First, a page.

- The two facts:
- 1. France borders Germany
- 2. Germany borders Austria
- can be represented by:
- France borders;borders Austria
- We can write:
- Spain borders3 Denmark
- for
- Spain borders; borders; borders Denmark

Transitive Closure

- In general the transitive closure R+ as used in
- x R+ y
- means that there is a repeated composition of R which relates x to y. For example
- France borders+ India.
- Means France is on the same land-mass as India

Identity Relation

- The identity relation
- id X
- is the relation which maps all x’s on to themselves:
- id X == {x:X x x }

Reflexive Transitive Closure

- The repeated composition

R* = x R+ id X

includes the identity relation. The Reflexive Transitive Closure is similar to the Transitive Closure except that it includes the identity relation. For example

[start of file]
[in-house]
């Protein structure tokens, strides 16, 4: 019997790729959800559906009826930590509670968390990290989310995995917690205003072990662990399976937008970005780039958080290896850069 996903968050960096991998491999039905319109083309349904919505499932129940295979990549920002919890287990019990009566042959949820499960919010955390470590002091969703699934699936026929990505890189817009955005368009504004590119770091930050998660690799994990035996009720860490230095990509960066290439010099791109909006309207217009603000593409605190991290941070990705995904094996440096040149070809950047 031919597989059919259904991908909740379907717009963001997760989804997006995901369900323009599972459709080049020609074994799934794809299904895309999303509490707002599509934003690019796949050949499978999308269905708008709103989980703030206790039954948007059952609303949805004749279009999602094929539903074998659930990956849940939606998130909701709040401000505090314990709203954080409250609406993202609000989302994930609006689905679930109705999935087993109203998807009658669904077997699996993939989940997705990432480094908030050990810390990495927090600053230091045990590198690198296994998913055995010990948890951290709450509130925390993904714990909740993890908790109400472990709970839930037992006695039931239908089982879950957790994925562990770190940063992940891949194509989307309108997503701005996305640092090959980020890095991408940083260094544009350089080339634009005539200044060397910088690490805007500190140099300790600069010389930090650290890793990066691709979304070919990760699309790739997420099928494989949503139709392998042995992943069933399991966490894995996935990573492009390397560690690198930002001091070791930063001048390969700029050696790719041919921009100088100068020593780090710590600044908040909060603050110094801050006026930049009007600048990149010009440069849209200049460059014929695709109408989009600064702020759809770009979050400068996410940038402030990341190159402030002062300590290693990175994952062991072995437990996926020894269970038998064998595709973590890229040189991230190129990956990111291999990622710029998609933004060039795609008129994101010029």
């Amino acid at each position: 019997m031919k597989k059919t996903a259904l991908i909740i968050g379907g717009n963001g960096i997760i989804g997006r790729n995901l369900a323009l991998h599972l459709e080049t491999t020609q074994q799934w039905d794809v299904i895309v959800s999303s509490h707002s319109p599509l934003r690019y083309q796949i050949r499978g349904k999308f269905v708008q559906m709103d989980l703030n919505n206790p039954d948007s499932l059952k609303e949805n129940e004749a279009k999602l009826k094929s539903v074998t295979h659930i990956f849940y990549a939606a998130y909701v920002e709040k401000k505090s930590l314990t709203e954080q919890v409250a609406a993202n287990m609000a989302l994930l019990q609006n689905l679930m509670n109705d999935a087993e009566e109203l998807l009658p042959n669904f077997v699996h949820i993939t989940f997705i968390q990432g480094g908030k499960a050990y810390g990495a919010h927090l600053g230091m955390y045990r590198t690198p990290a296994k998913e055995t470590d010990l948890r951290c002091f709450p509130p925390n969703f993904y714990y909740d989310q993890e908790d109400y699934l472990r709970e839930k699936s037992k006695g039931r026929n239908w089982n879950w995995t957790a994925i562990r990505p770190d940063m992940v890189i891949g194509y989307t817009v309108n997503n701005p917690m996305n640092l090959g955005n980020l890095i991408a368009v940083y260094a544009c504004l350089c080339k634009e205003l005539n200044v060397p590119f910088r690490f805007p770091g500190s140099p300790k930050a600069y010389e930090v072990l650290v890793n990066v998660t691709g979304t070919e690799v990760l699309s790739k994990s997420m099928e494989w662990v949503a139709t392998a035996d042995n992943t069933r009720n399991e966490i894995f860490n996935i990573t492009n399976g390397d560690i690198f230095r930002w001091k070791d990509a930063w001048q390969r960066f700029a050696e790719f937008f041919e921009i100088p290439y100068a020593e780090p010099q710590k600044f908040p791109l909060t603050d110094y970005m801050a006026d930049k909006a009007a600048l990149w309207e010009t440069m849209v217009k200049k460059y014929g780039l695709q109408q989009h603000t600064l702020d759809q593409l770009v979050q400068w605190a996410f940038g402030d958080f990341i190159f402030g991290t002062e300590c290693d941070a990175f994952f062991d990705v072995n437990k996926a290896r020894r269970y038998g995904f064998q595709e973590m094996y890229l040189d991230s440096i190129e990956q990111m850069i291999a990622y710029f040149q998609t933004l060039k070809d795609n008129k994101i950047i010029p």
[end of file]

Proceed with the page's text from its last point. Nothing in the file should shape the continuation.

- x R* xis true, even if x Rx is false, (id x)
- France borders* France is true

Relation Example

- Public holidays around the world can be described as follows:
- [COUNTRY] the set of all countries
- [DATE] the dates of a given year

Hols_____

holidays: COUNTRY DATE

__________

Relation Example

- An operation to discover whether a date d? is a public holiday in country c? is:
- REPLY ::= yes | no

Enquire_____

Hols

c?: COUNTRY

d?: DATE

rep! : REPLY

________

(c? d? holidays rep! = yes)

(c? d? holidays rep! = no)

__________

Relation Example

- An operation to decree whether a public holiday in country c? on date d? is:

Decree_____

Hols

c?: COUNTRY

d?: DATE

________

holidays’ = holidays {c? d?}

__________

Relation Example

- An operation to abolish a public holiday in country c? on date d? is:

Abolish_____

Hols

c?: COUNTRY

d?: DATE

________

holidays’ = holidays \ {c? d?}